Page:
state Sen. Gwendolyn Britt (D-Prince George's). Both would provide
and their parents with better access to social services, such as mental
health evaluations and help with schoolwork. Electronic monitoring would
be a last resort. Still, the prospect of tagging children and using them
in some "catch and release" hunt by police casts a pall over everything
that's good about the plan. Odd how billions and billions of dollars keep
going to a war that almost nobody wants, but there's never enough to fund
the educational programs that nearly everybody says are needed. Aimed
solely at students in Prince George's -- the only predominantly black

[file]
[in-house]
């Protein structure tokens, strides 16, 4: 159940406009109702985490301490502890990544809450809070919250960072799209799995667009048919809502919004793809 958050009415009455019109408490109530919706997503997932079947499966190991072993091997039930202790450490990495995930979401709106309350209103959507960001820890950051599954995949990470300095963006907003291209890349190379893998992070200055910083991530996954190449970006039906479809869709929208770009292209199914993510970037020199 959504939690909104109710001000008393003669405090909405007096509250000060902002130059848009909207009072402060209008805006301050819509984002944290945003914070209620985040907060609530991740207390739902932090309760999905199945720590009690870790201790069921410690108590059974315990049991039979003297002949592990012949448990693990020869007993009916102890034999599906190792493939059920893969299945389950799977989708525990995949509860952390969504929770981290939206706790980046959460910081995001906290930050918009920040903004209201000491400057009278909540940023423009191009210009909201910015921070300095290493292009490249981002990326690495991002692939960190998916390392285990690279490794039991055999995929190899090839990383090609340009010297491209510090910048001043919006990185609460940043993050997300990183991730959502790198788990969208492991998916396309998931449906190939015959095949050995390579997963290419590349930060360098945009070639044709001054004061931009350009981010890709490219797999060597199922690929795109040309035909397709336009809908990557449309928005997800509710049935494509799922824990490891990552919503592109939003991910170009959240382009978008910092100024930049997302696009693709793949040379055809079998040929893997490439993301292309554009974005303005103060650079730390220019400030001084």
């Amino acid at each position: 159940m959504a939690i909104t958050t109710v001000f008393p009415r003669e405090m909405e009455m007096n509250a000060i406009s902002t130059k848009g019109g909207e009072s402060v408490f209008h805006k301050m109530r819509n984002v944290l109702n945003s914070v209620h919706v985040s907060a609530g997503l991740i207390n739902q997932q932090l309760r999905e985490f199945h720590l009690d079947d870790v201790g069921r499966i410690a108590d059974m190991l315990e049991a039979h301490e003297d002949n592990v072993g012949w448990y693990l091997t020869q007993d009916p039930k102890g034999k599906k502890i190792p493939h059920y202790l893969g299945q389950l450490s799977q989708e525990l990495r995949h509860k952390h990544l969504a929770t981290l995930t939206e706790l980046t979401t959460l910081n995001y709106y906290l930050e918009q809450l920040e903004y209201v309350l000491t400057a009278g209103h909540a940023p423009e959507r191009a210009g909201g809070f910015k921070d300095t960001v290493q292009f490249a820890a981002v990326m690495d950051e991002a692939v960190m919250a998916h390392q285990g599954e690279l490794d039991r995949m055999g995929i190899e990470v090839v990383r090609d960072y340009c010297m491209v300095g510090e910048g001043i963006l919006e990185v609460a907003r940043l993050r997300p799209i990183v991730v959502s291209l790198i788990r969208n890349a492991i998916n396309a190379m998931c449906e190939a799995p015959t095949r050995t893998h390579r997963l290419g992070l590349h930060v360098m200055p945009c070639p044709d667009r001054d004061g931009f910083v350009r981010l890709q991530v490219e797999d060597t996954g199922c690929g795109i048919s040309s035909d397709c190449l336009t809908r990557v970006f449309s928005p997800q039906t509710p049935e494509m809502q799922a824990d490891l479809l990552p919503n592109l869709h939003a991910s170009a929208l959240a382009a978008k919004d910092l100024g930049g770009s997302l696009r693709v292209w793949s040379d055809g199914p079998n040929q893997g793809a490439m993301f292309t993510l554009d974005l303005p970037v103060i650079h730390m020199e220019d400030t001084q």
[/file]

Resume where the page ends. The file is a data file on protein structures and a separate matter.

county in the Washington area -- the truancy effort is called a "pilot
program," a first-of-its-kind experiment. It would cost $400,000 to keep
track of about 660 students a year.

For more reliable information on the push to microchip the entire
population, click

Live rats driven by remote

2002-05-05, The Guardian (One
the U.K.'s leading newspapers),3604,708454,00.html
have turned living rats into remote-controlled, pleasure-driven robots
which can be guided up ladders, through ruins and into minefields at the
click of a laptop key. The project ... is funded by the US military's
research arm. Animals have often been used by humans in combat and in
search and rescue, but not under direct computer-to-brain electronic
control. The advent of surgically altered roborats marks the crossing of
new boundary in the mechanisation, and potential militarisation, of
In 10 sessions the rats learned that if they ran forward and turned left
right on cue, they would be "rewarded" with a buzz of electrically
delivered pleasure. Once trained they would move instantaneously and
accurately as directed, for up to an hour at a time. The rats could be